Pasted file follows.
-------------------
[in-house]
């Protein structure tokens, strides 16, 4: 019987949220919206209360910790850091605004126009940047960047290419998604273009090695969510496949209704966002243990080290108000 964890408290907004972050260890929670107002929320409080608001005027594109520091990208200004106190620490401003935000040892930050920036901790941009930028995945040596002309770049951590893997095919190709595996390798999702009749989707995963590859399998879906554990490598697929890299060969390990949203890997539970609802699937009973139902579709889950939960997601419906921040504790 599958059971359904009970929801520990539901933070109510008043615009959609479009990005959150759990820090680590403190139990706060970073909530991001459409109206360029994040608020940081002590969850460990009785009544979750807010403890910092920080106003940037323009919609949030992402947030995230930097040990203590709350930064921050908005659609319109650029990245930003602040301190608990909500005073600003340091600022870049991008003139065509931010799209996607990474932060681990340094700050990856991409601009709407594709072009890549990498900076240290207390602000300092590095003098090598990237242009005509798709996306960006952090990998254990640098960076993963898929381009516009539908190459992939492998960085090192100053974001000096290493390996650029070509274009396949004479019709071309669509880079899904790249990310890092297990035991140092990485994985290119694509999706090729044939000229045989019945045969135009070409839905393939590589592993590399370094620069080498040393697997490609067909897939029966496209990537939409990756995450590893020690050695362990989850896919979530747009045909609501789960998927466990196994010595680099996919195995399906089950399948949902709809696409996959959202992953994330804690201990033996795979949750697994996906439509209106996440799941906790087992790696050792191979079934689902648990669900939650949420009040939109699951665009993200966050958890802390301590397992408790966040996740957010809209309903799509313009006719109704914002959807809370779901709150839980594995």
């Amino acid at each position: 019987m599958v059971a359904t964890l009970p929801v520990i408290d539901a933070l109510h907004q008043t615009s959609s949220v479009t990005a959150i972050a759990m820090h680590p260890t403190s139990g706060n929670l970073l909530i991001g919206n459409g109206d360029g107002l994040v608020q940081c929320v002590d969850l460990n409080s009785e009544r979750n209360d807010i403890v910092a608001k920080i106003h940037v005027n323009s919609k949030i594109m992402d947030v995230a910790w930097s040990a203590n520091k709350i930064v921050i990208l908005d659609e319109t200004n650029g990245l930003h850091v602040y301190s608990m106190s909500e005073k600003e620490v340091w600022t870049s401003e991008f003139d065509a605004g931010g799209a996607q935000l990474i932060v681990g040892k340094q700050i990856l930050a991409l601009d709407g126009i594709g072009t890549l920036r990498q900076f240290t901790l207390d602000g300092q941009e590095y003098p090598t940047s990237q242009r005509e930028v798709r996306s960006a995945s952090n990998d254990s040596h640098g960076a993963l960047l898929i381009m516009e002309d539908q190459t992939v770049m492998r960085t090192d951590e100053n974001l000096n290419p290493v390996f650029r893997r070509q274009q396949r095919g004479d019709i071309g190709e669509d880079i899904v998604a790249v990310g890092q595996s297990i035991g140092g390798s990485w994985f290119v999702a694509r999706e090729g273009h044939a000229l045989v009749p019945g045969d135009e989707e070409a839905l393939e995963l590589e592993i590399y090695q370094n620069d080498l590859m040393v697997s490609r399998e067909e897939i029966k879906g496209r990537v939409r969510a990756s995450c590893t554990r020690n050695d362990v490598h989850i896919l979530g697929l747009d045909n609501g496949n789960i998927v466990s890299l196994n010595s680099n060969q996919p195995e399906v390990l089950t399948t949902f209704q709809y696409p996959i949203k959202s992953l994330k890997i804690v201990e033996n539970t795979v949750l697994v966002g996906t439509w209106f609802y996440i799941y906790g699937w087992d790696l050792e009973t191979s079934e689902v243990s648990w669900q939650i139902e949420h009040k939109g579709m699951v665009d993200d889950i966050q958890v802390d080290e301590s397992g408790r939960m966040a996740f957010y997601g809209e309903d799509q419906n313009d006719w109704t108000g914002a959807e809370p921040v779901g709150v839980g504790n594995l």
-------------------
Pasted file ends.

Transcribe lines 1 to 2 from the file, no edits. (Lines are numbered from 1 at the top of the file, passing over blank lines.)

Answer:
[in-house]
């Protein structure tokens, strides 16, 4: 019987949220919206209360910790850091605004126009940047960047290419998604273009090695969510496949209704966002243990080290108000 964890408290907004972050260890929670107002929320409080608001005027594109520091990208200004106190620490401003935000040892930050920036901790941009930028995945040596002309770049951590893997095919190709595996390798999702009749989707995963590859399998879906554990490598697929890299060969390990949203890997539970609802699937009973139902579709889950939960997601419906921040504790 599958059971359904009970929801520990539901933070109510008043615009959609479009990005959150759990820090680590403190139990706060970073909530991001459409109206360029994040608020940081002590969850460990009785009544979750807010403890910092920080106003940037323009919609949030992402947030995230930097040990203590709350930064921050908005659609319109650029990245930003602040301190608990909500005073600003340091600022870049991008003139065509931010799209996607990474932060681990340094700050990856991409601009709407594709072009890549990498900076240290207390602000300092590095003098090598990237242009005509798709996306960006952090990998254990640098960076993963898929381009516009539908190459992939492998960085090192100053974001000096290493390996650029070509274009396949004479019709071309669509880079899904790249990310890092297990035991140092990485994985290119694509999706090729044939000229045989019945045969135009070409839905393939590589592993590399370094620069080498040393697997490609067909897939029966496209990537939409990756995450590893020690050695362990989850896919979530747009045909609501789960998927466990196994010595680099996919195995399906089950399948949902709809696409996959959202992953994330804690201990033996795979949750697994996906439509209106996440799941906790087992790696050792191979079934689902648990669900939650949420009040939109699951665009993200966050958890802390301590397992408790966040996740957010809209309903799509313009006719109704914002959807809370779901709150839980594995």